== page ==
The Definitive Kingdom, the Definitive Sacrifice (Lenten Scriptural Commentary #20)
by John Morton
"Mary stands as the definitive example of what a Christian, what all of us, are asked to do. We are to give oneself to the Lord, to accept his will and do our best to understand and live by it."
Fully Alive’s Lenten Scriptural Commentary helps Christians get more out of Lent by taking God’s word seriously.
Mostly avoiding personal stories and anecdotes, our commentary dives deeply into the scripture readings for each day and applies them to the broader context of Lent. We use the daily Mass readings from the Catholic lectionary.
If possible, read each passage slowly, taking in each word. If you find that you’ve hurried through a reading, read it over a few more times. Let the words reverberate in your heart. After you’ve let it sink in, read our Lenten Scriptural Commentary.
The Solemnity of the Annunciation
Today's Old Testament reading contains the prophesy of the incarnation, of God made flesh, from Isaiah. In the epistles, Paul explains how Christ’s sacrifice, the sacrifice of the blood of God himself, is the ultimate sacrifice, the one that really counts.
And this would not be possible without, well, God being made flesh, which is announced by Gabriel in the Gospel.
Readings: Is 7:10-14; 8:10 / Heb 10:4-10 / Lk 1:26-38
Click here to read the complete text from the USCCB website
Then the angel said to her,
"Do not be afraid, Mary,
for you have found favor with God.
Behold, you will conceive in your womb and bear a son,
and you shall name him Jesus.
He will be great and will be called Son of the Most High,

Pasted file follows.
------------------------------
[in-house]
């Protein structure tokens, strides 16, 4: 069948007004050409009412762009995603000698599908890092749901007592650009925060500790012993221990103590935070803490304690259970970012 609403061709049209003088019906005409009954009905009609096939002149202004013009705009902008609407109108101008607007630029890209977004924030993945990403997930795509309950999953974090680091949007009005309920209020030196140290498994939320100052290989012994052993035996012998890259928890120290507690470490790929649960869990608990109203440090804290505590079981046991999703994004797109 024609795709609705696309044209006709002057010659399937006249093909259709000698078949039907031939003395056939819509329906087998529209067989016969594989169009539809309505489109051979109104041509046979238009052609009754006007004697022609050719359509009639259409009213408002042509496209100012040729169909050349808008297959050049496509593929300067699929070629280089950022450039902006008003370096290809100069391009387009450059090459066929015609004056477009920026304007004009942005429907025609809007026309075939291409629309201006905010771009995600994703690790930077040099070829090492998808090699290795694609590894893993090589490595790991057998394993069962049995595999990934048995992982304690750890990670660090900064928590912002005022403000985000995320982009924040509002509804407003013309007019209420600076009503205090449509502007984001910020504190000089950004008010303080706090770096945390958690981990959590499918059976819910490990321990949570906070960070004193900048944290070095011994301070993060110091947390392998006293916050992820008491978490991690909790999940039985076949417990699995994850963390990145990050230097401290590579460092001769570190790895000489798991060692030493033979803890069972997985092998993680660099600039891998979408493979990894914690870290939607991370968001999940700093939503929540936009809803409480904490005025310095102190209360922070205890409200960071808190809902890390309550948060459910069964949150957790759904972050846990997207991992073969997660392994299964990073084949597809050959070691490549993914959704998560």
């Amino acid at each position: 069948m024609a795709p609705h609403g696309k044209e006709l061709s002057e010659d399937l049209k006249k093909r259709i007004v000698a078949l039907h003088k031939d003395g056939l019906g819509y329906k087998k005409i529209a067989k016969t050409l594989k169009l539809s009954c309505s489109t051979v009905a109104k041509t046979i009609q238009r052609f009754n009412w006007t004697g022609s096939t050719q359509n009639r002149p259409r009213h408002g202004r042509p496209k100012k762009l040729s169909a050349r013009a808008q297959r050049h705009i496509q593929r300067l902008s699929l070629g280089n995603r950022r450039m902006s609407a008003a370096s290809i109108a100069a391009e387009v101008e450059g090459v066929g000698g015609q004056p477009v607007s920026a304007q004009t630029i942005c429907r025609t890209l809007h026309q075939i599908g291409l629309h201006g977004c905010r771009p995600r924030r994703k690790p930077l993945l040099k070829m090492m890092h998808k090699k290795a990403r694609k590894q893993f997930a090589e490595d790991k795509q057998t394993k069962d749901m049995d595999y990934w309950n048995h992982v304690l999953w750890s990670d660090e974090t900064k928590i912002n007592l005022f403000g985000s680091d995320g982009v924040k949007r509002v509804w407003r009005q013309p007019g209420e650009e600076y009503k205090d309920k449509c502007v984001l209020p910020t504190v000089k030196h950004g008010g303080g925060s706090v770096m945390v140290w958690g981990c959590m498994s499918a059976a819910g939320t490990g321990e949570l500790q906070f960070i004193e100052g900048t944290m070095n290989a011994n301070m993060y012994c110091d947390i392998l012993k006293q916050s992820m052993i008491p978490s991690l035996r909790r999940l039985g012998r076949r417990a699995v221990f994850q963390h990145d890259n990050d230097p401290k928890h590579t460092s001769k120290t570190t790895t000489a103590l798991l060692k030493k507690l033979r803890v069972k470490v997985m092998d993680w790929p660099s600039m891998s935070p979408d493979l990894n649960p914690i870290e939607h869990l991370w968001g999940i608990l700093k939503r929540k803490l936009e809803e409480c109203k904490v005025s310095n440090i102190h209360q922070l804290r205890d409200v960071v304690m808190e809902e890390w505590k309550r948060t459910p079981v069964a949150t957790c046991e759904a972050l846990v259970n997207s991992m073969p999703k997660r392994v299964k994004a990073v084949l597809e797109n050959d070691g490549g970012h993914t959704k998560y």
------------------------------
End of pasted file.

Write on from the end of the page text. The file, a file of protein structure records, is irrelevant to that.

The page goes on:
and the Lord God will give him the throne of David his father,
and he will rule over the house of Jacob forever,
and of his Kingdom there will be no end."
(cf. LK 1: 30-33)
Christianity rests upon two ultimate truths: the incarnation and the resurrection. One cannot exist without the other. Just as the blood sacrifices prescribed in the ceremonial law of the Old Testament were unable to truly remove one's sin, so too would human blood be able to remove it. The only sacrifice that could remove the stain of sin was the sacrifice of God himself, of Christ.
Power, true power, was not come to this world in glory, in riches, or in military might. No, it was to come in thru a poor family, a baby, a man persecuted and shunned by those he sought to save. It came through the dishonor of torture, mockery, and ultimately crucifixion. It came through humility, through love, and through sacrifice.
During this season of Lent we should ask ourselves: are we willing to give ourselves wholly to the will of God as Mary did?
Mary said, "Behold, I am the handmaid of the Lord.
May it be done to me according to your word."
(cf. LK 1:38)
This is why Mary stands as the definitive example of what a Christian, what all of us, are asked to do. We are to give oneself to the Lord, to accept his will and do our best to understand and live by it. During Lent, a time of almsgiving, fasting, and prayer, we have a special opportunity to reflect on our own behaviors, and to ponder (as Mary did) what it means to follow the Lord.
John Morton is a writer, historian, and theologian from Minnesota. He founded Fully Alive with Erik Ritland in 2017. In addition to writing articles, he is also the podcast co-host and social media content strategist.
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Erik Ritland received his MA in Theology in 2017. He's the founder and content manager of Fully Alive Christian Media and Rambling On, copy editor and writer for Music in Minnesota, and an acclaimed songwriter.